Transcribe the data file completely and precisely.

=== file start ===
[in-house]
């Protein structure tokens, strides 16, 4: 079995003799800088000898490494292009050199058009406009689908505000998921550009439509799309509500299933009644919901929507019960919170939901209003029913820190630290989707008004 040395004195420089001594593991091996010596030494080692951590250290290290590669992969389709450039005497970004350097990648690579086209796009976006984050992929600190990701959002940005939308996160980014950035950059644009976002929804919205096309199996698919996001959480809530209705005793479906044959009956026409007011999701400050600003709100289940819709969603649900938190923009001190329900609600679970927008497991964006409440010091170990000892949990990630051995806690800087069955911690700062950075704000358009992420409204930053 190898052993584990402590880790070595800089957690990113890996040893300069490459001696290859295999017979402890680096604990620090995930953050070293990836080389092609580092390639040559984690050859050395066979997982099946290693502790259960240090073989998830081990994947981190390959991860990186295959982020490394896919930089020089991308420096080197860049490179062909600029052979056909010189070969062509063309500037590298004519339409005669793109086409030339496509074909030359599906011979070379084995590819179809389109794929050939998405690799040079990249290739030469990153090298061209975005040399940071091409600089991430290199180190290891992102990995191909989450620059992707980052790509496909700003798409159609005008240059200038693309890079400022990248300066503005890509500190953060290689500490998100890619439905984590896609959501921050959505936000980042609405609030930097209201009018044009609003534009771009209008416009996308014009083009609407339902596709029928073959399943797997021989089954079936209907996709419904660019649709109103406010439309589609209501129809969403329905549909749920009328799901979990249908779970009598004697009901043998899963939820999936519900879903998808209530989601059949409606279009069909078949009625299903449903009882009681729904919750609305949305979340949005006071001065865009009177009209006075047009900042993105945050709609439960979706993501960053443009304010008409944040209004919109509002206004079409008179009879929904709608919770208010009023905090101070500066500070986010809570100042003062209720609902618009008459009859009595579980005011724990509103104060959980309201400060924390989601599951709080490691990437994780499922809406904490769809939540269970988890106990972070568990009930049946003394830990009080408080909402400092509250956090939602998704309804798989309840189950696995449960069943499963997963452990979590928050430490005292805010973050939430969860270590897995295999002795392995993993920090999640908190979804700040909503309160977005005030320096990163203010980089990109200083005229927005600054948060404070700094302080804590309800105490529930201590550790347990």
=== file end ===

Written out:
[in-house]
């Protein structure tokens, strides 16, 4: 079995003799800088000898490494292009050199058009406009689908505000998921550009439509799309509500299933009644919901929507019960919170939901209003029913820190630290989707008004 040395004195420089001594593991091996010596030494080692951590250290290290590669992969389709450039005497970004350097990648690579086209796009976006984050992929600190990701959002940005939308996160980014950035950059644009976002929804919205096309199996698919996001959480809530209705005793479906044959009956026409007011999701400050600003709100289940819709969603649900938190923009001190329900609600679970927008497991964006409440010091170990000892949990990630051995806690800087069955911690700062950075704000358009992420409204930053 190898052993584990402590880790070595800089957690990113890996040893300069490459001696290859295999017979402890680096604990620090995930953050070293990836080389092609580092390639040559984690050859050395066979997982099946290693502790259960240090073989998830081990994947981190390959991860990186295959982020490394896919930089020089991308420096080197860049490179062909600029052979056909010189070969062509063309500037590298004519339409005669793109086409030339496509074909030359599906011979070379084995590819179809389109794929050939998405690799040079990249290739030469990153090298061209975005040399940071091409600089991430290199180190290891992102990995191909989450620059992707980052790509496909700003798409159609005008240059200038693309890079400022990248300066503005890509500190953060290689500490998100890619439905984590896609959501921050959505936000980042609405609030930097209201009018044009609003534009771009209008416009996308014009083009609407339902596709029928073959399943797997021989089954079936209907996709419904660019649709109103406010439309589609209501129809969403329905549909749920009328799901979990249908779970009598004697009901043998899963939820999936519900879903998808209530989601059949409606279009069909078949009625299903449903009882009681729904919750609305949305979340949005006071001065865009009177009209006075047009900042993105945050709609439960979706993501960053443009304010008409944040209004919109509002206004079409008179009879929904709608919770208010009023905090101070500066500070986010809570100042003062209720609902618009008459009859009595579980005011724990509103104060959980309201400060924390989601599951709080490691990437994780499922809406904490769809939540269970988890106990972070568990009930049946003394830990009080408080909402400092509250956090939602998704309804798989309840189950696995449960069943499963997963452990979590928050430490005292805010973050939430969860270590897995295999002795392995993993920090999640908190979804700040909503309160977005005030320096990163203010980089990109200083005229927005600054948060404070700094302080804590309800105490529930201590550790347990």